“the return address of a right-wing group called the Voter Integrity Project appeared on the piece of mail that was used to challenge voters.”

“This is a very pernicious treatment of voters,” she said.

Also, while you may have been under the impression there would be no math, it's worth noting that in Beaufort County, African-Americans make up only 25.9 percent of the population. But in what has to be a pure coincidence, over 65 percent of the eligibility challenges have been against black people. That seems almost targeted, now doesn't it?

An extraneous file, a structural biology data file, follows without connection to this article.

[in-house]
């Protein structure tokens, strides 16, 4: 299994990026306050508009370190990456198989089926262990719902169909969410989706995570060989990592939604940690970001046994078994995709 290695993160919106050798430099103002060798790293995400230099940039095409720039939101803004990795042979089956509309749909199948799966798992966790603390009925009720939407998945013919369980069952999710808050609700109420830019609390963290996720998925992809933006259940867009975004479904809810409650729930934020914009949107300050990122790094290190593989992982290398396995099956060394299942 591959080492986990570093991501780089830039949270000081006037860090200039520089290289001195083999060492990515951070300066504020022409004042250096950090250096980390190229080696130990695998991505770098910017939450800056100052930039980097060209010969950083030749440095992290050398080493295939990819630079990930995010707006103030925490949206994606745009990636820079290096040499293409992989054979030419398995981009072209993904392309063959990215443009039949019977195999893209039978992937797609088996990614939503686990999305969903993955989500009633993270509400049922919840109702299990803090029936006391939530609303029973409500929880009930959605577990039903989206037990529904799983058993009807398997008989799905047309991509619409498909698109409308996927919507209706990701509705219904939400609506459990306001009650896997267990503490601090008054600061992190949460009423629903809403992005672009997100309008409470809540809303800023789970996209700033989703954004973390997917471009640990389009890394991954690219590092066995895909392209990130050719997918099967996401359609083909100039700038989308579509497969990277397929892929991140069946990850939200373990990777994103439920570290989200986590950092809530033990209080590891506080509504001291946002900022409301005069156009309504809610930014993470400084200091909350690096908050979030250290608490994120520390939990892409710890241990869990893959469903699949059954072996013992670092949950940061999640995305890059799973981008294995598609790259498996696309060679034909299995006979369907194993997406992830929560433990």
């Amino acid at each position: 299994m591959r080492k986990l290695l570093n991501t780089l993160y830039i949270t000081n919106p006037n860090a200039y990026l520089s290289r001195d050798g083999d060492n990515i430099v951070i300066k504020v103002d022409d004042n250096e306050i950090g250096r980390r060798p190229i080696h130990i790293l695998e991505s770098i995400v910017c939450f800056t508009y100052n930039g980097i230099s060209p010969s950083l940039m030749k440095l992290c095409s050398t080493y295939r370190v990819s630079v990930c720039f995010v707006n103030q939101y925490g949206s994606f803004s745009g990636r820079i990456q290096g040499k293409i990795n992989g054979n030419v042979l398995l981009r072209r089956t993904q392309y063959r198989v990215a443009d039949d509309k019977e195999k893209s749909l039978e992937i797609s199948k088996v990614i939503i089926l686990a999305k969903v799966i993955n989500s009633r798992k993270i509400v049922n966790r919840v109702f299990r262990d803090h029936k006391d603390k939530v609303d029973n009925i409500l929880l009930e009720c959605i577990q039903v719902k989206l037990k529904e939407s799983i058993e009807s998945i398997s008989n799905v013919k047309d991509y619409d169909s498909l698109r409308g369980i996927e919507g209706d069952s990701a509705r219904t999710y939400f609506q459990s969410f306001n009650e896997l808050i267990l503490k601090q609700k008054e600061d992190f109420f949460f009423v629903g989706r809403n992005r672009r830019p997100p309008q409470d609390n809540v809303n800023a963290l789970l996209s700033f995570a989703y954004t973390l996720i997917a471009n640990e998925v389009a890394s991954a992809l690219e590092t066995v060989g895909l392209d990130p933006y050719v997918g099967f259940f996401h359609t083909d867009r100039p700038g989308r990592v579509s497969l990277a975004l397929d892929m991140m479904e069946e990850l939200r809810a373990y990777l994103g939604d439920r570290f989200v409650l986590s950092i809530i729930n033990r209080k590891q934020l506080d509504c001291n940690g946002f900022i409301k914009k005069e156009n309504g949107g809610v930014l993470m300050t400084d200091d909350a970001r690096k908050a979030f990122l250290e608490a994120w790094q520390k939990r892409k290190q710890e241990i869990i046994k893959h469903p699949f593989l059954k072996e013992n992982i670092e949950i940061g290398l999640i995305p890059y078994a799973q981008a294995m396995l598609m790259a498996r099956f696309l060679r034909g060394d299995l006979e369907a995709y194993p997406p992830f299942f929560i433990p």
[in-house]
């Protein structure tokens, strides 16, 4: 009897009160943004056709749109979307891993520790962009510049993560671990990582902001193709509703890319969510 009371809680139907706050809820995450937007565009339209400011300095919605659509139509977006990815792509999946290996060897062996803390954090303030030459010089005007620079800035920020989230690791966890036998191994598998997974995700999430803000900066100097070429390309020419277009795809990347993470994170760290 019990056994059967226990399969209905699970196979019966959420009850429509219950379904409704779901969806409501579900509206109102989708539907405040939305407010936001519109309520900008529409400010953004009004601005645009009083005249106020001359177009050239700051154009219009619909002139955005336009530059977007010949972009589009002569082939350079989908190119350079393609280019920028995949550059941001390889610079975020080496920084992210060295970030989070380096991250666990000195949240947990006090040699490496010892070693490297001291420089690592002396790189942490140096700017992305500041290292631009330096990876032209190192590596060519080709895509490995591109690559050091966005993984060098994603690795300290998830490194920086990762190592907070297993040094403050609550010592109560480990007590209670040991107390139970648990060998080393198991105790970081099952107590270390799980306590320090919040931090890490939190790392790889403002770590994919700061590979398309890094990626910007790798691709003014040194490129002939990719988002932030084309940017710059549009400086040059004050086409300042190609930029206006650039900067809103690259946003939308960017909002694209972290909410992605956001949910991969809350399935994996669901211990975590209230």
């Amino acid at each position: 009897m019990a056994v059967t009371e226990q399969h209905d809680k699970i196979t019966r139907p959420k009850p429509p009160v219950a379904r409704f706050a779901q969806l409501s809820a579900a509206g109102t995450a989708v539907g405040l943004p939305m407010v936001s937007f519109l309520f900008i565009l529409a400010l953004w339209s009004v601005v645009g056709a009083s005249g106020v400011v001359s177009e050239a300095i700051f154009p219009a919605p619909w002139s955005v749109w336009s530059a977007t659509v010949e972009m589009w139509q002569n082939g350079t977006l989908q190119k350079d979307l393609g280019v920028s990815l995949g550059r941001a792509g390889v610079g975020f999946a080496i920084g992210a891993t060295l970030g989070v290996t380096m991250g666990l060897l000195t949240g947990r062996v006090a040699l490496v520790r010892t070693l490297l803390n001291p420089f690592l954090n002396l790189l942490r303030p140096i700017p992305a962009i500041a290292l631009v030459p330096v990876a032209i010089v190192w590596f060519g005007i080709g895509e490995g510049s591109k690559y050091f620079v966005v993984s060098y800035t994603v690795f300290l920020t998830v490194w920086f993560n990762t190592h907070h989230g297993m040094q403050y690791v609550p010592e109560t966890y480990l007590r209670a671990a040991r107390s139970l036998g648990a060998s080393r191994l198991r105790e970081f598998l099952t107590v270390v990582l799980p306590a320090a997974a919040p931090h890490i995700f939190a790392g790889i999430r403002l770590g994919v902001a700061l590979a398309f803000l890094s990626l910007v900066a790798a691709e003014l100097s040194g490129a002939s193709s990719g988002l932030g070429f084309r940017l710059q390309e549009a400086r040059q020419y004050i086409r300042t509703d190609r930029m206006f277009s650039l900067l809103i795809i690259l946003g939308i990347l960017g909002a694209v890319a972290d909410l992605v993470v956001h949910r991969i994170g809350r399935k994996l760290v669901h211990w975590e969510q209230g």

You have to give North Carolina Republicans credit for diligence, at least -- they're managing to take all sorts of fascinatingly creative steps to suppress Democratic voting, even after a federal court invalidated the state's terrible 2013 voting restrictions, which the Fourth District Court of Appeals said were designed to “target African-Americans with almost surgical precision.” County election boards have closed huge numbers of early-voting locations, for instance; Guilford County went from 16 early voting sites in 2012 to just one this year. After an outcry, the county opened additional early voting sites, but wouldn't you know it, turnout for early voting in that county is down 85 percent from four years ago. Must be because all those folks just don't care to vote this year for some reason. (Seriously, we saw a rightwing forum post claiming blacks were staying away from the polls both because they're racist against Hillary Clinton for being white, and because North Carolina's black voters are staying home out of disgust at her use of an unauthorized email server while she was secretary of State. Logic!)